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Norovirus likely the cause of outbreak linked to Wild Ginger in Bellevue

Officials with Public Health — Seattle & King County are reporting a likely norovirus outbreak associated with the Wild Ginger restaurant in Bellevue, WA. To date, nine cases have been identified.

Image/CDC

On December 26, 2017, Public Health learned of 5 ill persons with symptoms of nausea, vomiting, and diarrhea from one meal party that became ill after consuming food and beverage from the restaurant on December 22. They have since identified 4 employees who experienced similar symptoms dating back to December 21.

The etiology of the gastroenteritis has not been confirmed; however, health officials say the symptoms are suggestive of norovirus.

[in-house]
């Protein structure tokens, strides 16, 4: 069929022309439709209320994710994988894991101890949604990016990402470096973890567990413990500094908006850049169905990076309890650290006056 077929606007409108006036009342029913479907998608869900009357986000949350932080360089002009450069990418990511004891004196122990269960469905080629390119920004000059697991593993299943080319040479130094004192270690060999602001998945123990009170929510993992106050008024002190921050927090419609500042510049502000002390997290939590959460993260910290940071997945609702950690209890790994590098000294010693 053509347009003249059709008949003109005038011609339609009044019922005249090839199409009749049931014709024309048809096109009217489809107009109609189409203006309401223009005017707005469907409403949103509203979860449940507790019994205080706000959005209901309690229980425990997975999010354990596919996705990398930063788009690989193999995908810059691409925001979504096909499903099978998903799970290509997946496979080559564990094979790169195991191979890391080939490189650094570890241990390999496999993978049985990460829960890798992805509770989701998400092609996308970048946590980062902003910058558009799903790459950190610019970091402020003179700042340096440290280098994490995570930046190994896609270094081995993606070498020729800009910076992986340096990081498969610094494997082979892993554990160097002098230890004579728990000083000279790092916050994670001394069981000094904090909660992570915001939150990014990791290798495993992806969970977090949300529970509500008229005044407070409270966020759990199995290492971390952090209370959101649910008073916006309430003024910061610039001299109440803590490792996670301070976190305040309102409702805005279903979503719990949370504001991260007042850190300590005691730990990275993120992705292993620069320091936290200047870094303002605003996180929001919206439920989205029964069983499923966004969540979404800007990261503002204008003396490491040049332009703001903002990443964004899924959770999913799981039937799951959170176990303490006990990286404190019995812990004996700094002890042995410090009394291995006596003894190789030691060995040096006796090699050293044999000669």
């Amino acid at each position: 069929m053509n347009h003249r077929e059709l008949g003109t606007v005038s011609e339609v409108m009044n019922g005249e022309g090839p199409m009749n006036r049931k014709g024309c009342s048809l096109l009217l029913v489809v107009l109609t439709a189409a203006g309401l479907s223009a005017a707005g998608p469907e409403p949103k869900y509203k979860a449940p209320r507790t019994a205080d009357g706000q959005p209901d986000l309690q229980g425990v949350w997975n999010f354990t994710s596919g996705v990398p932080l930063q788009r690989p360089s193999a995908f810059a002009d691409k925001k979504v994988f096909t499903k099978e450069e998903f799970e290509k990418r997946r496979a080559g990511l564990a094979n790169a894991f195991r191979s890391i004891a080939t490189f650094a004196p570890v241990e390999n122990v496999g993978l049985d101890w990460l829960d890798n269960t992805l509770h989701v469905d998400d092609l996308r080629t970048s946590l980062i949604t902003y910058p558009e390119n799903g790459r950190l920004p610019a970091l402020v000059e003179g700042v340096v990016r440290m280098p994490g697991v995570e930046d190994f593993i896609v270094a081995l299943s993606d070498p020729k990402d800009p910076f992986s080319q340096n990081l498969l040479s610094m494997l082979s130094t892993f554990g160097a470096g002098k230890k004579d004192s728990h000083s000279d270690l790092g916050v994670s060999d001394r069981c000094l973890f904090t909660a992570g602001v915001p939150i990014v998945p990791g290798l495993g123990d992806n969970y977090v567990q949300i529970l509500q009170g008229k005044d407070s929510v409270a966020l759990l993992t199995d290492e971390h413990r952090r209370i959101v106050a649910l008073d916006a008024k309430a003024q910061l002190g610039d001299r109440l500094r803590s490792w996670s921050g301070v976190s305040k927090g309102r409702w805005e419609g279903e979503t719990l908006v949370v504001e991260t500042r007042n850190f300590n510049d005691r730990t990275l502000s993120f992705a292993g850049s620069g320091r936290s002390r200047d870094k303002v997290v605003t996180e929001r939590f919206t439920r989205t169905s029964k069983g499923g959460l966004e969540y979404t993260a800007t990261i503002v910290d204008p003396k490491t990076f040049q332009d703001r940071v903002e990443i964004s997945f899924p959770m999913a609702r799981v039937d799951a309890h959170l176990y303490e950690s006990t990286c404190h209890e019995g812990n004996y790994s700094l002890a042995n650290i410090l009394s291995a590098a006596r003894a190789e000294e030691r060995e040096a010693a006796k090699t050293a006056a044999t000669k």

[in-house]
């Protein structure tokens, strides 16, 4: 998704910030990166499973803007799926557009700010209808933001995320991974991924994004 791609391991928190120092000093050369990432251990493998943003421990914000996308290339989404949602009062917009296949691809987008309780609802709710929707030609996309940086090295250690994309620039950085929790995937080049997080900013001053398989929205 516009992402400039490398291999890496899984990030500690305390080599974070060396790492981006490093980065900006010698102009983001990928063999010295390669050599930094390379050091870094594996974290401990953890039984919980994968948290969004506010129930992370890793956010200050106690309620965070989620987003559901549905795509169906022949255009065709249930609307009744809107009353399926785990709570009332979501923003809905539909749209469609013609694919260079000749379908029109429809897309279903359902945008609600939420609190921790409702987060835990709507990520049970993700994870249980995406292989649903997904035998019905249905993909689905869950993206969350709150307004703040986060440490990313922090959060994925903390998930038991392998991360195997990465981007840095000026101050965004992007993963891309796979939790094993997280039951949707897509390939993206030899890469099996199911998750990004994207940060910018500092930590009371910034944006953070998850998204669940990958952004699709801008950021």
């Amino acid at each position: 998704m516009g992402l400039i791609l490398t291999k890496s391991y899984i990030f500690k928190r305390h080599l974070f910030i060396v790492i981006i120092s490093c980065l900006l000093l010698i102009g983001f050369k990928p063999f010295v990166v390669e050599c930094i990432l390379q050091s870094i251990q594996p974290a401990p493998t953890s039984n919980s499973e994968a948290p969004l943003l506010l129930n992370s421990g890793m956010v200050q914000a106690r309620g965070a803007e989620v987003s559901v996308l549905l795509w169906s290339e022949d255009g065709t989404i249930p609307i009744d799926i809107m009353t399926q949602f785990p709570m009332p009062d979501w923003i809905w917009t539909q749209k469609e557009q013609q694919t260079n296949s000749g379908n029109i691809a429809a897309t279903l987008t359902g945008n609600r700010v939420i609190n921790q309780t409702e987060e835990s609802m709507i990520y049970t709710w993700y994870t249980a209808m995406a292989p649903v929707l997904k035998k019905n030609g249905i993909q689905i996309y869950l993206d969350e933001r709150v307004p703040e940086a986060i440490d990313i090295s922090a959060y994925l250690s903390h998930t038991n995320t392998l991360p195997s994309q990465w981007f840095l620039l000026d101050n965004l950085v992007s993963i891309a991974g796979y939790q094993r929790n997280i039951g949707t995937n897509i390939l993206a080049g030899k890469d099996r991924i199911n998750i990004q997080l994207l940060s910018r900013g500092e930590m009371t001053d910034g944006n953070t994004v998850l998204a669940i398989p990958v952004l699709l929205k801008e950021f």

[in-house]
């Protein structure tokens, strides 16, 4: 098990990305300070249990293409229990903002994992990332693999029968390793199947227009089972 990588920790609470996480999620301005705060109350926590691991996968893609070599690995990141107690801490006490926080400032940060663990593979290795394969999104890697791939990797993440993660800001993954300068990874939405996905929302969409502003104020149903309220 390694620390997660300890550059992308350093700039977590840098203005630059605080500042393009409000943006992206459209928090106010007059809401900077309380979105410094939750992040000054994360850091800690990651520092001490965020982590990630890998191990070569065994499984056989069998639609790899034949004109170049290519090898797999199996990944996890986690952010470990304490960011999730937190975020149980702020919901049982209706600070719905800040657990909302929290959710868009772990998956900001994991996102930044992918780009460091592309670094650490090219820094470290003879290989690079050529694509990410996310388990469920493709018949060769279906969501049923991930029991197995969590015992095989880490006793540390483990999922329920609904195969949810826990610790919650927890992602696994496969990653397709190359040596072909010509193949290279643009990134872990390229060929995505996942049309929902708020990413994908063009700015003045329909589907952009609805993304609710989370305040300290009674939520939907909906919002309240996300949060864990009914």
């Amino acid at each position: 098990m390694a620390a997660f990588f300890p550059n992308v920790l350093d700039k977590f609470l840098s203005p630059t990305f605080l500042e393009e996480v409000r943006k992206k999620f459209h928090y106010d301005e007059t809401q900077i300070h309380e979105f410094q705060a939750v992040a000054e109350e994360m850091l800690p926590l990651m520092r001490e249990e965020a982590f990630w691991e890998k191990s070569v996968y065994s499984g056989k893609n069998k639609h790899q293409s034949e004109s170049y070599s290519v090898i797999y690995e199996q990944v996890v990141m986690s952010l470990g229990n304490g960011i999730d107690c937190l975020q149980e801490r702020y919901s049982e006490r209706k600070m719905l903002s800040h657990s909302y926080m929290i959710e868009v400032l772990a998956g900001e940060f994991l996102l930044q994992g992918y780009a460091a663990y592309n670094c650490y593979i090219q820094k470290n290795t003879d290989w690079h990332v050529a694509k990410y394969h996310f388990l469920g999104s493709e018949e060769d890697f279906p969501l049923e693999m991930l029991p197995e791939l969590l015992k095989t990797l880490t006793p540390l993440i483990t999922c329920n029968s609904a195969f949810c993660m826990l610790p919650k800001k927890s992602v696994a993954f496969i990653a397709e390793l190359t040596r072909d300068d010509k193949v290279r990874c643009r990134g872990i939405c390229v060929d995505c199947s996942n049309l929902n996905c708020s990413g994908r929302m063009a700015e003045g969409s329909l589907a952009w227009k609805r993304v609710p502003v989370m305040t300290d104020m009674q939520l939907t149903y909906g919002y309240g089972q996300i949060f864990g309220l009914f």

Often in norovirus outbreaks, no laboratory testing is done. The exact food or drink item that caused the illness has not been identified, though this is not uncommon for norovirus outbreaks where multiple food items may be contaminated.

The following public health actions have been taken:

Environmental Health investigators visited the restaurant on December 26. During the field visit, investigators did not identify any risk factors that could contribute to the spread of norovirus, however they did observe other violations related to improper hot and cold holding of foods.

The restaurant is working cooperatively with Public Health and began a thorough cleaning and sanitizing of the restaurant on December 26.

Environmental Health investigators revisited the restaurant on December 27 to ensure that proper cleaning and sanitizing of the restaurant was completed and that all violations had been corrected.

Environmental Health investigators revisited the restaurant again on December 29 to ensure employees are maintaining a high level of hand hygiene and not working while ill.

Ill staff will be required to remain out until they are symptom-free for at least 48 hours.

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